Climate change ‘flattens’ rainforests
The Earth is not flat nor are the forests that live upon it but according to a new study just published in Proceedings of the Royal Society B, climate change may ‘flatten’ the Earth’s rainforests.
Lead researcher Brett Scheffers of the Centre for Climate Change and Tropical Biology at James Cook University in Townsville, Australia, says “our findings suggest that the biodiversity that lives in the tree tops of rainforests may be pushed toward the cooler and wetter ground as the climate warms”.
This ‘flattening’, he said, could seriously alter the way tropical rainforests function.
Almost half of all known species in the tropics live in rainforest canopies but according to the researchers climate change may create an extinction zone in the lowands that starts in thecanopy and moves down towards the ground. As the Earth continues to warm, this zone will then expand upwards in elevation.
Mr Scheffers said that species were already moving uphill or towards the poles in search of cooler and wetter climates as the Earth warms and dries from climate change.
But he and his colleagues are the first to suggest that before this happens, species will first move out of the trees and towards the ground.
To collect data, Mr Scheffers and a large group of field researchers traversed a mountain in the tropical rainforests of the Philippines in search of frogs and other animals that live in the tree-tops.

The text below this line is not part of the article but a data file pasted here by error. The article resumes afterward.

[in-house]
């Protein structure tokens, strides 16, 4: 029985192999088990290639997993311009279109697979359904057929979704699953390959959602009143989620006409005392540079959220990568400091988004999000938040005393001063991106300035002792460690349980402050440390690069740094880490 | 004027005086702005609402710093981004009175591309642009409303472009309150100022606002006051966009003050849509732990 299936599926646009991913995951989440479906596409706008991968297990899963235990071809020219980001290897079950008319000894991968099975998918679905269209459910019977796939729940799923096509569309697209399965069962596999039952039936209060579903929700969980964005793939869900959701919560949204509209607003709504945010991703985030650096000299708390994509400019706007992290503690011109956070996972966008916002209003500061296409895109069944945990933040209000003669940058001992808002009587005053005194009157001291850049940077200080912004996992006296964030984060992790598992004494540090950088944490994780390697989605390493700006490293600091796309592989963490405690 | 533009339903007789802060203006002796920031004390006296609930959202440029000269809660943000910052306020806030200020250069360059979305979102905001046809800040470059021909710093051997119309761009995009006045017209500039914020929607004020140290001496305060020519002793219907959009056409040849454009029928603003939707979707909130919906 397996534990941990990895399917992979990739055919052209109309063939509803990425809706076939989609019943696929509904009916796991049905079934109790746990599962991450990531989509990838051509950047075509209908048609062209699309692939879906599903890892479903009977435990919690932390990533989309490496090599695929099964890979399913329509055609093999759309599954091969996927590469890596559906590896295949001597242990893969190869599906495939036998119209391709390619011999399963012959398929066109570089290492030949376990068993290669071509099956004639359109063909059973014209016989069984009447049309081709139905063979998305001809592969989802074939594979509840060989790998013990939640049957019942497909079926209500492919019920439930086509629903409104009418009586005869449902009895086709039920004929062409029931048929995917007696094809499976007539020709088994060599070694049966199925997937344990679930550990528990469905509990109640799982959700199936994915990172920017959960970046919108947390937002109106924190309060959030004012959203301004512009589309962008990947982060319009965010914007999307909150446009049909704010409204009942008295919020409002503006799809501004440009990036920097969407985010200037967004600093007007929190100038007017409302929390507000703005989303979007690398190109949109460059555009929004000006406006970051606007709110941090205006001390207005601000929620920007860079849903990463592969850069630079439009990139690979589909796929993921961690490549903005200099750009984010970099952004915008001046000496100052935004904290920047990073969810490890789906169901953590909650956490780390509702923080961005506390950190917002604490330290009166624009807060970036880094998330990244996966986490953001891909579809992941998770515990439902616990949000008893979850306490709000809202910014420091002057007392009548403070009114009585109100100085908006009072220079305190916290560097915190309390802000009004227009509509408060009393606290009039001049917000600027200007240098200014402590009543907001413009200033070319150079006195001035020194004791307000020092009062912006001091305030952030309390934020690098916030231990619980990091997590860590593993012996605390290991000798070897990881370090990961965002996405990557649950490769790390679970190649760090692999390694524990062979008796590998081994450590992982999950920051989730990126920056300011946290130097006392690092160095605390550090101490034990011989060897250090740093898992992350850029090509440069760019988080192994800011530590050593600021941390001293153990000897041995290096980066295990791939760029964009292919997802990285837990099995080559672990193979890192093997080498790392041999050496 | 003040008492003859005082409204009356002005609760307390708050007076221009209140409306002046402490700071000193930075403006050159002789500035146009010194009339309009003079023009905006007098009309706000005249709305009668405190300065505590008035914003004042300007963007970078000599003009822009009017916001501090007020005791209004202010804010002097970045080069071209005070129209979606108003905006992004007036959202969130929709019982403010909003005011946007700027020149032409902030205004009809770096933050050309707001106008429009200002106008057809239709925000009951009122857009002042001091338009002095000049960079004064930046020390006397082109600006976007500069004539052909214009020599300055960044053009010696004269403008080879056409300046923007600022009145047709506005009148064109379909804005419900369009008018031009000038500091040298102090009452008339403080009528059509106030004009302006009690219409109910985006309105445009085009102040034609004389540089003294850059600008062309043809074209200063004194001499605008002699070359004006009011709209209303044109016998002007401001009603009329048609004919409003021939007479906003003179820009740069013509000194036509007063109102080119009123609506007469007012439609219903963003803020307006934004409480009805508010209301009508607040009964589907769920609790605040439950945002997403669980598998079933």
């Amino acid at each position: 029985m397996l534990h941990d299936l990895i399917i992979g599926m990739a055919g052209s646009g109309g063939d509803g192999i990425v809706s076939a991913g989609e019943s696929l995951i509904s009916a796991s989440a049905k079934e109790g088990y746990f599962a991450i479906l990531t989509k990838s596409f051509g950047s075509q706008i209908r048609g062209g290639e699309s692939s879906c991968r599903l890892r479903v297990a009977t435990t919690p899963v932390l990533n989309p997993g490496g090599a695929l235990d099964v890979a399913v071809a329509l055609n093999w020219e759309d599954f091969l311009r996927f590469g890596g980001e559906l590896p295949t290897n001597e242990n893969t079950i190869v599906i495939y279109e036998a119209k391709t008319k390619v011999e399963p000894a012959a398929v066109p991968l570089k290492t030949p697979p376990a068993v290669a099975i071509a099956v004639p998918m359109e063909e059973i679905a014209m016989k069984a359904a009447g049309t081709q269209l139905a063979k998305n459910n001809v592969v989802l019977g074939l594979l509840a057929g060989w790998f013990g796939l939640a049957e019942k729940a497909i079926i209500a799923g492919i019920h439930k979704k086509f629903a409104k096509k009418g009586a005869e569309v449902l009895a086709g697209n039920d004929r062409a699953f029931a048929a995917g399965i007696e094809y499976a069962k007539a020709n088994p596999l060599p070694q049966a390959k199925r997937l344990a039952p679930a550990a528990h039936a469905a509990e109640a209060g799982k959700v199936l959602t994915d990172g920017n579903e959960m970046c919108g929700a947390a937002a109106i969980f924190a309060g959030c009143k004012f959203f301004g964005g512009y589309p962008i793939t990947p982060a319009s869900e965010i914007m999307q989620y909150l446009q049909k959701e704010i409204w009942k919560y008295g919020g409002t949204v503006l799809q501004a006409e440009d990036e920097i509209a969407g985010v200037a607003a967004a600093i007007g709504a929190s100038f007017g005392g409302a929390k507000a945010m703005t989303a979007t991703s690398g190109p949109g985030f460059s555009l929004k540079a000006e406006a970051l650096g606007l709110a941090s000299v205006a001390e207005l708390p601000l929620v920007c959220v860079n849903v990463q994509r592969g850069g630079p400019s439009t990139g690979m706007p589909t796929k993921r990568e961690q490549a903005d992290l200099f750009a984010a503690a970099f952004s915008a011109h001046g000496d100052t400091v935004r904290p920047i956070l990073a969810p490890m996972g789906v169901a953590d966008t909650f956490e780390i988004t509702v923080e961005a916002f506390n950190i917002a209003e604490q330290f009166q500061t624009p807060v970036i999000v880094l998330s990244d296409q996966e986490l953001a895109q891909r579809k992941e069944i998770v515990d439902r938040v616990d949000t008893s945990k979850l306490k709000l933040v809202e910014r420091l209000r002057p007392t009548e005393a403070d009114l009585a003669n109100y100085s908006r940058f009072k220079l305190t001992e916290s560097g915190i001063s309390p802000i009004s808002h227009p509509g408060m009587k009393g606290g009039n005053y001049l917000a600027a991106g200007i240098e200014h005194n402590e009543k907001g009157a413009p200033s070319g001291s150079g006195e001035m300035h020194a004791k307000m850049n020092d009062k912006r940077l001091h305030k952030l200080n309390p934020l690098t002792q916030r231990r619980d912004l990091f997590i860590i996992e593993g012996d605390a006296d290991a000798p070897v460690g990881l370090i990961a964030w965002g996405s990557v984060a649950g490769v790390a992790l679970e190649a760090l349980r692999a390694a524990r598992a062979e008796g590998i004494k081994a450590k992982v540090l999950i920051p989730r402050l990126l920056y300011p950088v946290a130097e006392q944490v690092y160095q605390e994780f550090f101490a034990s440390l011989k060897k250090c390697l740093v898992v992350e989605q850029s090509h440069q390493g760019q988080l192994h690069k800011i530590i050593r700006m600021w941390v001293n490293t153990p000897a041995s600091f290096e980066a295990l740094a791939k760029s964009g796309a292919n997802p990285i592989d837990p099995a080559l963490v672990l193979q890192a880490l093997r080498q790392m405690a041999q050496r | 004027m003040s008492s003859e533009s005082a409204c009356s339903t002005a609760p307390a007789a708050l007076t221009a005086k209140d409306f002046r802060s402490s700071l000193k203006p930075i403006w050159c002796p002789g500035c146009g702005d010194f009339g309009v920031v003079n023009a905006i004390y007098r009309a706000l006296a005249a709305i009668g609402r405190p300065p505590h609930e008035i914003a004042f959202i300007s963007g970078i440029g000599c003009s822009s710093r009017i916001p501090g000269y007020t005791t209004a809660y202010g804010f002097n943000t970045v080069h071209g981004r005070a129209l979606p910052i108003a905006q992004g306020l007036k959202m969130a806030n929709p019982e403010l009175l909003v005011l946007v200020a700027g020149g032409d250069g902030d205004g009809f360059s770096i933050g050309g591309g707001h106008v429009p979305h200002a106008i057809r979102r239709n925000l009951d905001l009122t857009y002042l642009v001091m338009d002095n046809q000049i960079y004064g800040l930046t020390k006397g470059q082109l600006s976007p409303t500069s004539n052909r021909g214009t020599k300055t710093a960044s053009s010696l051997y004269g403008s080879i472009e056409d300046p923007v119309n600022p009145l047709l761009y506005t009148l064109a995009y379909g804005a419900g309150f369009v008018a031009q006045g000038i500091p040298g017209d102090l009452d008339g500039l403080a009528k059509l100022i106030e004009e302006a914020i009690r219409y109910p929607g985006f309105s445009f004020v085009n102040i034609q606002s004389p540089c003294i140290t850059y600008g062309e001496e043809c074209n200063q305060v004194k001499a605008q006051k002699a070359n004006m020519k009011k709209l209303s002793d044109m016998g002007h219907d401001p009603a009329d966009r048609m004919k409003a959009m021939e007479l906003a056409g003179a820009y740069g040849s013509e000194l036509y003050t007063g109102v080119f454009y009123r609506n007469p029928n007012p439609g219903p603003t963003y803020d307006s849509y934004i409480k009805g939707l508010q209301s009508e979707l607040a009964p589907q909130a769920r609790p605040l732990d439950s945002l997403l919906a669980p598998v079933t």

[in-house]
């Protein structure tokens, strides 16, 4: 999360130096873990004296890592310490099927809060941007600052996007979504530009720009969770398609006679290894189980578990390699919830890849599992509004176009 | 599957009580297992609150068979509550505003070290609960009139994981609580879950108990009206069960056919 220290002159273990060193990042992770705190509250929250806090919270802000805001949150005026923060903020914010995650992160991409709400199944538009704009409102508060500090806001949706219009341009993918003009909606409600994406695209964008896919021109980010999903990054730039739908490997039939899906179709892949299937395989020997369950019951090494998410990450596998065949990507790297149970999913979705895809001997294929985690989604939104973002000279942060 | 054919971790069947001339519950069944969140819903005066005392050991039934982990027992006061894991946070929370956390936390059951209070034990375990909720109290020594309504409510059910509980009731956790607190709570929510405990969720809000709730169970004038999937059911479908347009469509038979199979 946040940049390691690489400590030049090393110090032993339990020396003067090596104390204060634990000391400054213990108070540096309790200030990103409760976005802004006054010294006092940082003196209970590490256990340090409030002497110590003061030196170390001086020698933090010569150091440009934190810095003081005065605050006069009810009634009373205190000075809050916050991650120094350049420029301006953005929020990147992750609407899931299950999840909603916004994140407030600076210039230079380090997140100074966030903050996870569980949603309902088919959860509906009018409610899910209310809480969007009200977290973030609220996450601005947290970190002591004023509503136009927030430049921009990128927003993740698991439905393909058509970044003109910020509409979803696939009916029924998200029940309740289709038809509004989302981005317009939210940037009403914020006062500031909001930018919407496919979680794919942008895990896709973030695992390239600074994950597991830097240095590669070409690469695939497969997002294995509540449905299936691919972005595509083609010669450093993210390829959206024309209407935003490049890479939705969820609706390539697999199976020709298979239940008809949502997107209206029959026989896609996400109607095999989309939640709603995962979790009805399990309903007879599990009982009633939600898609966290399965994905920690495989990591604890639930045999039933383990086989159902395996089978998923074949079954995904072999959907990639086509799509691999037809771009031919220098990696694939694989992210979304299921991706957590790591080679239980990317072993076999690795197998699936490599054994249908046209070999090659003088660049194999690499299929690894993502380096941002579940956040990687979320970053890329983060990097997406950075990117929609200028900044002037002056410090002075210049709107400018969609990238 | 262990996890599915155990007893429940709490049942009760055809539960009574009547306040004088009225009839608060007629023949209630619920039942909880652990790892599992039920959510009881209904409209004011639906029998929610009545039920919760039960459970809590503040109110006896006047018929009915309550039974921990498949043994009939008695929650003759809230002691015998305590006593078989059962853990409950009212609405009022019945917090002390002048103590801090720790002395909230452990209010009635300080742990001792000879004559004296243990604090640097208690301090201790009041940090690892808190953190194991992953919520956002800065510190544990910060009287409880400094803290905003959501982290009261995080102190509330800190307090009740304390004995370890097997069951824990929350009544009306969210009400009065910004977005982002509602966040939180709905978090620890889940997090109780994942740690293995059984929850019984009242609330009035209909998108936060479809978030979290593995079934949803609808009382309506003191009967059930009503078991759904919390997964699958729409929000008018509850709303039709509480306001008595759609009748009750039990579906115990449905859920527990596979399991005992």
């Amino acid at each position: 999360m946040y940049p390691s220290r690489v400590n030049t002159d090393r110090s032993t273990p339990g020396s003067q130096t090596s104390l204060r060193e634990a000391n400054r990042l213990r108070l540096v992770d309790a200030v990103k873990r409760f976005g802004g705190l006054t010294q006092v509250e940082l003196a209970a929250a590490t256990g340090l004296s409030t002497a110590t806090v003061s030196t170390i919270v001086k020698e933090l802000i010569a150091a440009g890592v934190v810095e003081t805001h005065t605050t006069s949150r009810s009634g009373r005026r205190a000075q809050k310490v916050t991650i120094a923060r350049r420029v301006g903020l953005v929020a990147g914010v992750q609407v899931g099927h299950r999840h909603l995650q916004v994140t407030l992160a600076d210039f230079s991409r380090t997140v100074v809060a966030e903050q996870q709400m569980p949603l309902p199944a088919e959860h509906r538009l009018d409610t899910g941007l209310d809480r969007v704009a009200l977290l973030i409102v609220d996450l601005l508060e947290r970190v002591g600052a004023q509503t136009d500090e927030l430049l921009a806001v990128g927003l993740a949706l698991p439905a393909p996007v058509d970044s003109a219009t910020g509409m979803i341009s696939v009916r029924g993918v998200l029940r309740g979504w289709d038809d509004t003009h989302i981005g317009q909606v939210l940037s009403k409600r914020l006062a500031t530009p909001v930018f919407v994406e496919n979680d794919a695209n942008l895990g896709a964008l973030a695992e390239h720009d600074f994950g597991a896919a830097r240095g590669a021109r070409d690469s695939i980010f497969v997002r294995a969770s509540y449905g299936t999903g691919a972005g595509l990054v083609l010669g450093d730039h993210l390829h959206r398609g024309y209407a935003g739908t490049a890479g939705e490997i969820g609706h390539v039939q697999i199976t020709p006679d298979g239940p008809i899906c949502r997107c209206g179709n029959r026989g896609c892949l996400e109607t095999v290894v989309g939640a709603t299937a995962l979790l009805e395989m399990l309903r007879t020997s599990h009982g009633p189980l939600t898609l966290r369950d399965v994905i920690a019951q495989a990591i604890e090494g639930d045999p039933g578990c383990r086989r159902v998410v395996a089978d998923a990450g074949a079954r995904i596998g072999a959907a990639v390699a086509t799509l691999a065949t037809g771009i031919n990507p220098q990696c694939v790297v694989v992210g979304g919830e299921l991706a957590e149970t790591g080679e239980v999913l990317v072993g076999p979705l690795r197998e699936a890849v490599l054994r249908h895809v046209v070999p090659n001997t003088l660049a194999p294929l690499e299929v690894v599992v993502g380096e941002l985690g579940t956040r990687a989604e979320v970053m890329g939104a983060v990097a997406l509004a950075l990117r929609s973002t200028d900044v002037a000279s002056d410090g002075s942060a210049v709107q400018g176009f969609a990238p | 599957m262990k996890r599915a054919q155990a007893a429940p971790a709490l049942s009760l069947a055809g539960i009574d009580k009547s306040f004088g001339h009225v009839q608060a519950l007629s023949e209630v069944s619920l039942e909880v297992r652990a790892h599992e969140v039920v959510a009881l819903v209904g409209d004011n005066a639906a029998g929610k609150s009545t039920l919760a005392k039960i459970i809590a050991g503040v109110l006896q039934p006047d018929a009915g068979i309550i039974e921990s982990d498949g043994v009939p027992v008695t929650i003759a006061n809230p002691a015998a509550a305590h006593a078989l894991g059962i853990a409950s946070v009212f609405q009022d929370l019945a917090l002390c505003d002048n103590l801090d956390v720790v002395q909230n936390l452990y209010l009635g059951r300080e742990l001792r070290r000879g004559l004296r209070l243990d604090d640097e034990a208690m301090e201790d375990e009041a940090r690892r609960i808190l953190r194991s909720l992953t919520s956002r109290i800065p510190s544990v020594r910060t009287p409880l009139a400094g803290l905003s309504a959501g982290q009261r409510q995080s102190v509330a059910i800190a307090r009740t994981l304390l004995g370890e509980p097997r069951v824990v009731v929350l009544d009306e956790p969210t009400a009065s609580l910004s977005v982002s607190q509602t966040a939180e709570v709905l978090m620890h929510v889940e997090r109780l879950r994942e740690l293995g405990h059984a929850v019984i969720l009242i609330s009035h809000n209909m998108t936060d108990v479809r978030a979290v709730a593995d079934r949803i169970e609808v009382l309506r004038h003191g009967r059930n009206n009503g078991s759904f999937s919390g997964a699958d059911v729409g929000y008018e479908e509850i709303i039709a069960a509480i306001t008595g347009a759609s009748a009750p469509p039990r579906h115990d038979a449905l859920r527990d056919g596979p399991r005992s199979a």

“A major reason why our study is unique is that rainforests consist of towering trees that are incredibly difficult to access with some over 50 metres in height,” he said.
“This discourages many researchers from conducting canopy research. Over the course of several months, we had to climb hundreds of trees to get our data.”
The researchers ‘flattening’ forest hypothesis is based on a century old debate over what causes patterns of biodiversity.
“We show that trees are as tall as mountains and as long as latitude in shaping biological patterns,” he said.
Their report says that rainforest vegetation creates a climate gradient over a distance of just 20-30 metres that is far steeper than the changes in climate that may occur over hundreds of meters of elevation or kilometres of latitude.
Biodiversity in tropical rainforests was found to organize along this height gradient—from the tops of trees down to the ground. The organisation of species from ground to canopy changes with altitude as species tend to move upwards in the rainforest strata as elevation increases.
“We discovered a whole new dimension to biodiversity on Earth but in doing so we uncovered new consequences of climate change. We should carefully monitor for downward movements of rainforest species as this could be an early warning that rainforests are under stress,” he said.
“The Earth’s rainforests are certainly not flat but if citizens and governments do not take the necessary actions to prevent strong changes in climate… they could be”.